PORTLAND, Ore. (KOIN) — Organizers are hoping to bring people together and provide an outlet for Black Lives Matter protesters and supporters to express themselves artistically with an upcoming BLM Art Therapy event.
“This I called art therapy because I feel like art, in general, is a great way to express yourself and take out your frustrations on a piece of paper,” organizer Linneas Boland-Godbey told KOIN 6 News.
The event is happening Wednesday, Sept. 12 from 1 p.m. to 5 p.m. at Irving Park with some supplies provided, like paper, colored pencils, markers, chalk, or you can bring your own. Participants will be able to donate their BLM art to Spin Laundry Lounge in Northeast Portland where it will hang on their wall. If it ends up raining, the event will be moved to the Rebuilding Center on N Mississippi Ave., Boland-Godbey said.
The event is a follow up to a similar one held Aug. 12, where about 150-200 people showed up for the peaceful gathering. Like the August event, Wednesday’s art therapy session will feature speakers and music, mostly in form of lo-fi hip hop.
Boland-Godbey, an artist and activist himself, is a frequent attendee to the protests that have gone on in Portland since early May in the name of Black Lives Matter and against racism and police brutality, ever since the in-custody death of George Floyd in Minneapolis. He said part of the mission with these art therapy sessions is to challenge what he said are misconceptions about demonstrators in Portland.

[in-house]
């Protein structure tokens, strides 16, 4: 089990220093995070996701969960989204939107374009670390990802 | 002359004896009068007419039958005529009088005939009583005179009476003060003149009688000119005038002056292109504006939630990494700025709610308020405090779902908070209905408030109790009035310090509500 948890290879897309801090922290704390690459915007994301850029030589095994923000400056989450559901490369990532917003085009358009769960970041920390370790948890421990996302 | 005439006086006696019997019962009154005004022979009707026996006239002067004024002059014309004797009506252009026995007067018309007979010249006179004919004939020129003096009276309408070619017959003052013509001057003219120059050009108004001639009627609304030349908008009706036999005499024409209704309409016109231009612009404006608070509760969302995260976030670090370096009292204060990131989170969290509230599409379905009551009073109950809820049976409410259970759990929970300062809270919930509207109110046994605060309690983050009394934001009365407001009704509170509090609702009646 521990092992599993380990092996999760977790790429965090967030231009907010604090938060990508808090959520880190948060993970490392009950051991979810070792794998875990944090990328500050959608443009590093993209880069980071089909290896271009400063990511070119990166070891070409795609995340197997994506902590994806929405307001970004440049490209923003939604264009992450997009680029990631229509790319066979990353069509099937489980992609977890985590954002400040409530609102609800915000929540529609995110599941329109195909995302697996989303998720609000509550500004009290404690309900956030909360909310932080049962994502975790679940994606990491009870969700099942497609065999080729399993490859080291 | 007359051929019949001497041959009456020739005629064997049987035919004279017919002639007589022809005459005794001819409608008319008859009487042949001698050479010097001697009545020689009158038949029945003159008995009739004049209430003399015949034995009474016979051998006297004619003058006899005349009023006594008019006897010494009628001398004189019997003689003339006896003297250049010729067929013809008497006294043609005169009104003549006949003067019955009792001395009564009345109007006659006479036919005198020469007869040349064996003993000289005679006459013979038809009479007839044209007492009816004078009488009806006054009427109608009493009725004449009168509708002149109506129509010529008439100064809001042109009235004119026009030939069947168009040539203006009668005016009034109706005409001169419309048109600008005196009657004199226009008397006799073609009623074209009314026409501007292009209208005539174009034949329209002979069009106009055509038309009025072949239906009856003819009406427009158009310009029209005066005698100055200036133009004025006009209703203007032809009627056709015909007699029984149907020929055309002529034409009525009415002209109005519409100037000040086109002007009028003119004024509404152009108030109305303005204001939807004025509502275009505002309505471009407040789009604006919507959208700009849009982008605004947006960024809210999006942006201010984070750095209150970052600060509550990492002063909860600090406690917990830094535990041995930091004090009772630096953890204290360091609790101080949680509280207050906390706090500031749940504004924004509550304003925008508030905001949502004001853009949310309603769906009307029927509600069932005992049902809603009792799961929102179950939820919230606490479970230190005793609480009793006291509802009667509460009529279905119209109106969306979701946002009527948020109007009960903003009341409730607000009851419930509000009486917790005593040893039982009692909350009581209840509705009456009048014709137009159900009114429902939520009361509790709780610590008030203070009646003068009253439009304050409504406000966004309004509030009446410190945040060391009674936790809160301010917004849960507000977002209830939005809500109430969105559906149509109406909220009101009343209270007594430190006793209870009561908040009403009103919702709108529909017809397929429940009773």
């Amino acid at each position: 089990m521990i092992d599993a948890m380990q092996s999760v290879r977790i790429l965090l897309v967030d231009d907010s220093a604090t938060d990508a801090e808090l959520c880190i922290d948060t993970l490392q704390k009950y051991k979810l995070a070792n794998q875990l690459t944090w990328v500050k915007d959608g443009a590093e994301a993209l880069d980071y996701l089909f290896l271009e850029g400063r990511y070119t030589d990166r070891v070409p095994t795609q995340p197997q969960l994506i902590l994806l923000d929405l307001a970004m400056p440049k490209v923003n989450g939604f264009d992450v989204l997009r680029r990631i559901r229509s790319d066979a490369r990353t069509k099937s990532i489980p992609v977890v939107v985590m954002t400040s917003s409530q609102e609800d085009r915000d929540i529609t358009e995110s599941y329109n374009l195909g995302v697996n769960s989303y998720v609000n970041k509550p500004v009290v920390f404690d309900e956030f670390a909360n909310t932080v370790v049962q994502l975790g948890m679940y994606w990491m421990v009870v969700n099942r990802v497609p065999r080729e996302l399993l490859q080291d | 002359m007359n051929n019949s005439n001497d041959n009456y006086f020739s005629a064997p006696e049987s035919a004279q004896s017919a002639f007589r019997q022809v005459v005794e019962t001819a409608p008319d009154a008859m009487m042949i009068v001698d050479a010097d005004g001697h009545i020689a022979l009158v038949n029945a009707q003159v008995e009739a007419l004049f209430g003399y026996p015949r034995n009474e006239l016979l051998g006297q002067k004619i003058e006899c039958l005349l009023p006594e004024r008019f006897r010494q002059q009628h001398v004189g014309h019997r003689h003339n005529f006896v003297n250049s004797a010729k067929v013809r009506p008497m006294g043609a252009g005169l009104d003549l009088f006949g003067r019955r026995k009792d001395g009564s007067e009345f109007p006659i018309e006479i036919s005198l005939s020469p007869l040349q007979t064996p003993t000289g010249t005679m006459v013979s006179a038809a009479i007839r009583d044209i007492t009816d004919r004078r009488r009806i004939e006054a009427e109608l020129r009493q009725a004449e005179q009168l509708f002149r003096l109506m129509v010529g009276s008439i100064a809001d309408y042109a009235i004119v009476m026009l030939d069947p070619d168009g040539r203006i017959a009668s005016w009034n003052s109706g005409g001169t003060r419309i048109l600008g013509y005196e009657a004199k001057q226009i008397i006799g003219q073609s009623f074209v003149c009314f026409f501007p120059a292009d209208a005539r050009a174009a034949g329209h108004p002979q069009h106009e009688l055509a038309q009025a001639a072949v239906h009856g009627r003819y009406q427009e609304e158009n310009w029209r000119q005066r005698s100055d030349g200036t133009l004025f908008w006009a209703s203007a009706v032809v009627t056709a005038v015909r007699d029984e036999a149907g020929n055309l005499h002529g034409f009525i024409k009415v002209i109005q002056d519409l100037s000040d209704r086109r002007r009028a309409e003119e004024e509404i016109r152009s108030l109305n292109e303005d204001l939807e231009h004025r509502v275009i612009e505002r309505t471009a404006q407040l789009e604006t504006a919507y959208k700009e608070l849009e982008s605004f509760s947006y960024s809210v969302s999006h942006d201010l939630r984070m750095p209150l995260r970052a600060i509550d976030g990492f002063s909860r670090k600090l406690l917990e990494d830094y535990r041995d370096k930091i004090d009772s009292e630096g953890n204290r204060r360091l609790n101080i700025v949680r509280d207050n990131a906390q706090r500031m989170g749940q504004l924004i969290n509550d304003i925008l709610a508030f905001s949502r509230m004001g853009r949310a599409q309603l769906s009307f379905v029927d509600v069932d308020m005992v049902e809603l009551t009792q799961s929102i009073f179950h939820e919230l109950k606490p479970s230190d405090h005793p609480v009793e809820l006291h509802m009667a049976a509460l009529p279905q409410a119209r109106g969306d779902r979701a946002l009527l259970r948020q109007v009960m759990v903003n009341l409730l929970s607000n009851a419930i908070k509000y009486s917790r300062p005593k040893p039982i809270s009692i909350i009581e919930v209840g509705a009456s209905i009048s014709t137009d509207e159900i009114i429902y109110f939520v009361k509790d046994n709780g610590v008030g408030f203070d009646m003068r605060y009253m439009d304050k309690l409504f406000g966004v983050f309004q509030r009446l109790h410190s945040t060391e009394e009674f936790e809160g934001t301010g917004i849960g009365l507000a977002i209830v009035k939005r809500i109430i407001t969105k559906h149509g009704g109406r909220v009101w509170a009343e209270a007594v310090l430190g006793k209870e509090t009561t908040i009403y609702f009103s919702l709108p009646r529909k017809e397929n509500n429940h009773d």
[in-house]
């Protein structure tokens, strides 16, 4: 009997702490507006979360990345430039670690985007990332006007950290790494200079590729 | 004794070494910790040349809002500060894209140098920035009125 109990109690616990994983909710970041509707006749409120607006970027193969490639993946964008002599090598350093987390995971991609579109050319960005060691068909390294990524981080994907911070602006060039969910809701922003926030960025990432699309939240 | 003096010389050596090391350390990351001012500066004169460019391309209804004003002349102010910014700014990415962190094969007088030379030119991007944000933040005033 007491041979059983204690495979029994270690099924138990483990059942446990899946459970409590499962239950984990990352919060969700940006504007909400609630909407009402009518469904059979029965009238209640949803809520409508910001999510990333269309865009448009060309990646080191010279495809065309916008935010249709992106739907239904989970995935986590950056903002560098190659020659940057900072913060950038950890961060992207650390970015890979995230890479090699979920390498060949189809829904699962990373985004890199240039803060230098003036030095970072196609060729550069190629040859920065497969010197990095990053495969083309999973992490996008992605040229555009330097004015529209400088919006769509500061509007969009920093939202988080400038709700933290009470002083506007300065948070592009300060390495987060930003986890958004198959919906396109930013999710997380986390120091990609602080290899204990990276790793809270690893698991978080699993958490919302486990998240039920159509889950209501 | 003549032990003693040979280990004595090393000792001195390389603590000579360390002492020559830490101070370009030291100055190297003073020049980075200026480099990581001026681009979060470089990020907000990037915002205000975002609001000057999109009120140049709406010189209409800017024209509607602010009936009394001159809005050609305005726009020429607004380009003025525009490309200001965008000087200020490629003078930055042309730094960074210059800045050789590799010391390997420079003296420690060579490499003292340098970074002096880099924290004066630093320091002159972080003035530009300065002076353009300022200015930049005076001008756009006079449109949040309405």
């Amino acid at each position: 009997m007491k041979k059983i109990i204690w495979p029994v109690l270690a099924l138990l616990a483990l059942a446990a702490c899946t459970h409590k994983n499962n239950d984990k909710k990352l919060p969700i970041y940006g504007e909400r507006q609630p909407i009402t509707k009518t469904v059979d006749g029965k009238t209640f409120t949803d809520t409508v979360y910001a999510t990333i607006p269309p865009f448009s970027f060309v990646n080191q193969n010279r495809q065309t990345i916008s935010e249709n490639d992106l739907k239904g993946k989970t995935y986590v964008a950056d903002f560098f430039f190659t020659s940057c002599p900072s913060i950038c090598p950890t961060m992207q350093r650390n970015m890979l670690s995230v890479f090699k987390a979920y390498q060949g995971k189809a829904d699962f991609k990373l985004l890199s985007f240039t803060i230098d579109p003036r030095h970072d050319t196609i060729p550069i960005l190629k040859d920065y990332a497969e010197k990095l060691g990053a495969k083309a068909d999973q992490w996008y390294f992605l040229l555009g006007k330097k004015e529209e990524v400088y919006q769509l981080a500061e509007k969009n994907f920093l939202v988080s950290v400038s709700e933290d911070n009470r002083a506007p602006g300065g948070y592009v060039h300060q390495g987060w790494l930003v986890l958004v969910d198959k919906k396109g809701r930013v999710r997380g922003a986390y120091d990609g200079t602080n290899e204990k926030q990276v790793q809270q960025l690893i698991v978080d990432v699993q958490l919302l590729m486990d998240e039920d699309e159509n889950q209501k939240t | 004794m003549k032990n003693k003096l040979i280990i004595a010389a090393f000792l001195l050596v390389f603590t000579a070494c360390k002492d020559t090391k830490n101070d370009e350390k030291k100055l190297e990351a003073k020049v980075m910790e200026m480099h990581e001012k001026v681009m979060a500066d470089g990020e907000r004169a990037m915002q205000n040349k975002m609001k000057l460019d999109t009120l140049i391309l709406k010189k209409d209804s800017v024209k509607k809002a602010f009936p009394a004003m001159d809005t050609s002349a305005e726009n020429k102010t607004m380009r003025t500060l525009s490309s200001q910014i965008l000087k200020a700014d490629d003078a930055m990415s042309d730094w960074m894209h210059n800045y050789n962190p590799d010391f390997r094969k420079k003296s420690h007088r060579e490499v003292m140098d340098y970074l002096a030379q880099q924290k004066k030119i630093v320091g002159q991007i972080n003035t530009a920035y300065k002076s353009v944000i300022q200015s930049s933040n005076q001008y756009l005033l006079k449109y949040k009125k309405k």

“I know there’s a lot of negativity with the misconceptions that we’re all rioters and stuff like that, which is such a stretch,” Boland-Godbey said. “Yes, there’s people out there who are protesting and they have a right to. But at the same time there’s also a lot of us that don’t go out there and are doing different forms of it.”
A lot of activists participate in daytime events doing things like fundraisers, bake sales, and car washes in order to bring more awareness to Black Lives, he said.
For example, recent wildfires briefly put a pause to nighttime demonstrations which occurred for over 100 days straight in the form of marches and oftentimes confrontations with police. Many groups associated with Black Lives Matter did not cease their activism, instead switching gears to help provide needed supplies to communities throughout the region impacted by wildfires, with a particular focus on Indigenous communities.
Boland-Godbey said he was volunteering with Snack Bloc, a Black Lives Matter group that previously provided mutual aid to protesters, in order to help get supplies for communities that were being affected. Snack Bloc had collaborated in the effort with other grassroots groups, like Fires Igniting the Spirit and Don’t Shoot PDX for the past couple of weeks. Boland-Godbey said the wildfire relief effort will continue in the coming weeks.
The event is free and anyone is welcome, Boland-Godbey said, as long as they’re respectful. He recalled at the first event how one person even came who didn’t agree with the event, but decided to stick around and make art anyway.
“That’s the point of bringing people together, to kind of have a conversation. But also to have for people who are activists or who are protesting to have a therapeutic form of expressing themselves instead of just yelling at someone.”
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